First, Paracas, on the edge of the costa desert, for the Islas Ballestes and the giant sand dunes. The former are said to be a must see on any Peruvian itinerary, though true to form on such occasions the sea is misty and the islands smelly, due to the huge heaps of guano, once a source of huge profit to the country. Nevertheless, seals and quantities of sea birds are discernible.

And we don’t have to walk far to see the dunes. They tower over the artificial lakes around the hotel. Dune bashing is on offer, if you are so inclined.

The Nazca Lines

Next, the mysterious Nazca Lines. I’ve been obsessed with these ever since I saw the film Chariots of the Gods. Von Daniken believed that the only plausible explanation for this network of giant desert etchings is that they were created by aliens. You can only properly view the geometric figures, animal and plant drawings, from the air.

A small plane flight has been booked for us, but there are only four places and I’m elbowed into the middle of the back seat by a very aggressive German. We’ve been warned that the plane banks steeply to get good views and there are plenty of thermals with the hot air too. The German is soon throwing up badly, proving that there is a God after all. (Or an alien). And one of the pilots takes pity on me and borrows my camera. That explains how I got some pictures, though no-one so far has come up with a a better solution to the origins of the lines. And Von Daniken's is a fascinating theory....

Facts and Factoids

  • Peru is divided into three regions: the costa, or arid coastal plain, the sierra, which encompasses the Andes and the Altiplano plateau and the selva, the jungle of the Amazon rainforest that extends east. The Amazon covers 60% of the country, the second-largest proportion of the Amazon rainforest after Brazil, leading to rich bio-diversity.
  • Peru has a multi-ethnic population of over 31 million, which includes Amerindians, Europeans, Africans and Asians. The main spoken language is Spanish.
  • The potato is native to southern Peru and today, there are over 3,000 varieties grown in the country. The Peruvians have a patriotic saying: “Soy mas Peruano que la papa” (I am more Peruvian than the potato).
  • Peruvians celebrate New Year’s Eve by giving yellow underpants as presents, to bring good luck in the coming year. It is traditional to wear them inside out (underneath clothing) during the day, then flip them around at the stroke of midnight.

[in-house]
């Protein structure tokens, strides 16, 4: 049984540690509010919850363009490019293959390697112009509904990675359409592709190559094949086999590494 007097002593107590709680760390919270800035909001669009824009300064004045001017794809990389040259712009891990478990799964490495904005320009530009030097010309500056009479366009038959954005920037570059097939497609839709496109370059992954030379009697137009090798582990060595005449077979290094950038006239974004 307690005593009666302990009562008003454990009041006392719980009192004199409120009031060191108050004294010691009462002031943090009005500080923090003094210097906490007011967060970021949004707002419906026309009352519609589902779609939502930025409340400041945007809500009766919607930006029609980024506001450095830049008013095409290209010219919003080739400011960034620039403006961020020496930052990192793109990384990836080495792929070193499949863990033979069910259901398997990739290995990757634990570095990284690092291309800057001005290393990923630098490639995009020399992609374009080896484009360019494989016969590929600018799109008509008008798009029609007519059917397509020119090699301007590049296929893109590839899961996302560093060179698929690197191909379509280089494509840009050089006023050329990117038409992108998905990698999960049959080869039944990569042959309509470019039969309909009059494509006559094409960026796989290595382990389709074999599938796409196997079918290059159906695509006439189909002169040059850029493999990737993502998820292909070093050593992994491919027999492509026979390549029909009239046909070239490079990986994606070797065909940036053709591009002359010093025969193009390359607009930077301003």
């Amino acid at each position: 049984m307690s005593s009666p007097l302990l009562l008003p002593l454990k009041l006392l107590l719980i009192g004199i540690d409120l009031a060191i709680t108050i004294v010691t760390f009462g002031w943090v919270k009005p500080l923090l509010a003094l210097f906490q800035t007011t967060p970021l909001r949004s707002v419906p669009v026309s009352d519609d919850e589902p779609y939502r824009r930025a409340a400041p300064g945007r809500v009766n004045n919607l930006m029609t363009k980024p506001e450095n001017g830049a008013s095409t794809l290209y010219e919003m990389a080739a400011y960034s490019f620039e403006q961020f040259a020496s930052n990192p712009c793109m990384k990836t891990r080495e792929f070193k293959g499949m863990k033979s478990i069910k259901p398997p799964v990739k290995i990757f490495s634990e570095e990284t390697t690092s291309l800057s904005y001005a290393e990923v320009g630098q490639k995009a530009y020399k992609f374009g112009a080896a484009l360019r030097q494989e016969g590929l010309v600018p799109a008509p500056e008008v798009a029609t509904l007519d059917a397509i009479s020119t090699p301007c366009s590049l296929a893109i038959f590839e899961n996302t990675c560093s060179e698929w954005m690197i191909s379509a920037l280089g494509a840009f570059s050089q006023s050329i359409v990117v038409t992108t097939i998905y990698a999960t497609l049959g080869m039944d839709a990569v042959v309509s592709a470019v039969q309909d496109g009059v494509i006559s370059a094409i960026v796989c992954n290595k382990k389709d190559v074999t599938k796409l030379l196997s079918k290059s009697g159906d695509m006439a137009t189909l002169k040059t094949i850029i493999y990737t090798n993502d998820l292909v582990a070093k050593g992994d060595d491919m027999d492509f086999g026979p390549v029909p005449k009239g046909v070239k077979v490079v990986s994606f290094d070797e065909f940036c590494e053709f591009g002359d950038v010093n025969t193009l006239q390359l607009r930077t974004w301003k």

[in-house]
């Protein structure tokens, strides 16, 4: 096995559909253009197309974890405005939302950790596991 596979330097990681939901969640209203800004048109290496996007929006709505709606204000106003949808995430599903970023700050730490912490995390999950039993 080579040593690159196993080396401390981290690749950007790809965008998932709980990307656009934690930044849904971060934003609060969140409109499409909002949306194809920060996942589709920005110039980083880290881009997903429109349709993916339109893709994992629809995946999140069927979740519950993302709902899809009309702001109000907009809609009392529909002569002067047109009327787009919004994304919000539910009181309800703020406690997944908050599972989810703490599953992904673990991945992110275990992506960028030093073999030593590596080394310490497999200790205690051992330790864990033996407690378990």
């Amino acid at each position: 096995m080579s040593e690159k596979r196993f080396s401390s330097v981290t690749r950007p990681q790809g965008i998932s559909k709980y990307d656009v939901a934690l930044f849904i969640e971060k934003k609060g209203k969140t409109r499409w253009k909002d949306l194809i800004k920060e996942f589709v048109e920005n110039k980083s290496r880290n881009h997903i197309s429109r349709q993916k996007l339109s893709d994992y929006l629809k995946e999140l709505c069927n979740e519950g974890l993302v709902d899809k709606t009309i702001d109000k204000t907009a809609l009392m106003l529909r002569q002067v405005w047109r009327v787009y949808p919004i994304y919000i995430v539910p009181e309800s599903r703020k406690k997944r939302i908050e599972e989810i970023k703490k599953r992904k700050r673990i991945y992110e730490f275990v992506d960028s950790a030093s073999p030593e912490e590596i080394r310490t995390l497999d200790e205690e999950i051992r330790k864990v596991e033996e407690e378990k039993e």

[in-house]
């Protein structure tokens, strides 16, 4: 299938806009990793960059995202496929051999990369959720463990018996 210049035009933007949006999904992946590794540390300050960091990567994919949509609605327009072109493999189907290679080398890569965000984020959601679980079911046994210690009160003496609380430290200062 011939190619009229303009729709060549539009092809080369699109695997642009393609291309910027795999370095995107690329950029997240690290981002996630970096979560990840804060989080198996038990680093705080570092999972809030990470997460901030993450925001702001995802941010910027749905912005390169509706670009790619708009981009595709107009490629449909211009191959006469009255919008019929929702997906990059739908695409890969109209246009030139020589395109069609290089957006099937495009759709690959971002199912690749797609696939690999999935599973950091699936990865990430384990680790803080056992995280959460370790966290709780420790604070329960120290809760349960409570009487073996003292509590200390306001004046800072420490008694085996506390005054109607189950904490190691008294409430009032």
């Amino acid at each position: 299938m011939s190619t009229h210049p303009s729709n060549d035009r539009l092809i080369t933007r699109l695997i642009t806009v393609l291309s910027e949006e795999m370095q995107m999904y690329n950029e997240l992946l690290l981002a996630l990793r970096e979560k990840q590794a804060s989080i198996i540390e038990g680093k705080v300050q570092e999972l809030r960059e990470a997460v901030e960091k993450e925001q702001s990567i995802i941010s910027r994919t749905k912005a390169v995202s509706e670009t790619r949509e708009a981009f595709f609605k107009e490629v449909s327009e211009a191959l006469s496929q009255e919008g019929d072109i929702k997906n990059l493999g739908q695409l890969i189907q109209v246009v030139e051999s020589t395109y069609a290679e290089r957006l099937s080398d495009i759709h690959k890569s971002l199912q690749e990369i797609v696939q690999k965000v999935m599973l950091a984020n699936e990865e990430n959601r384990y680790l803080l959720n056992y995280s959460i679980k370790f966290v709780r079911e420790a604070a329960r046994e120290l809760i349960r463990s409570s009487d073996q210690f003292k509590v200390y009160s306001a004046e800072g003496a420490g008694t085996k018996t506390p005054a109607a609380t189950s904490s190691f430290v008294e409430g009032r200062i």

Cuzco, Peru

Cuzco and Machu Picchu are almost obligatory on a trip to Peru. Warding off altitude sickness, here in the high Andes, is the first challenge. There are baskets of coca leaves scattered around our hotel; I’m not sure if they’re working, but they make my tongue go very numb. Cuzco is a tourist hub and trekking mecca, the South American Kathmandu, a gorgeous maze of red roofed houses ringed by mountains.

We take a bus for a day trip to the Sacred Valley for Pisaq market, Pisaq ruins and Ollantaytambo fortress. Inca temples, hewn out of stone, hog priceless views. The famous market is crammed with bright woven goods and woollen ponchos. They aren’t cheap, but it takes up to six months to spin, dye, and weave a traditional Peruvian poncho. Peruvians generally receive one poncho upon becoming an adult and it is expected to last a lifetime. (Nearly every weaving technique known today was invented by Peruvians – and all of them were in use before 3000 B.C.) The local people are equally colourful, with their high cheekbones, lampshade hats and cautious smiles.

The Alpacas of Peru

We also have our first encounters with alpacas. Three-quarters of the world’s alpaca population lives in Peru and the proud Peruvians decorate them like dolls, with tasselled striped coats and woolly ribbons in their ears. They’re so cute, and look deceptively so much friendlier than their larger llama cousins, that it’s hard to decide whether they or their owners are the most photogenic. The Peruvians exploit this knowledge, to their best advantage, and it’s hard to begrudge payment for such appealing pictures. Despite this, the national animal is the smaller wild vicuña. (Alpacas are descended from vicuñas and llamas from guanacos. Vicuñas come in 22 natural colours and their wool is considered to be the world’s most luxurious fabric.)

A Brief History of Peru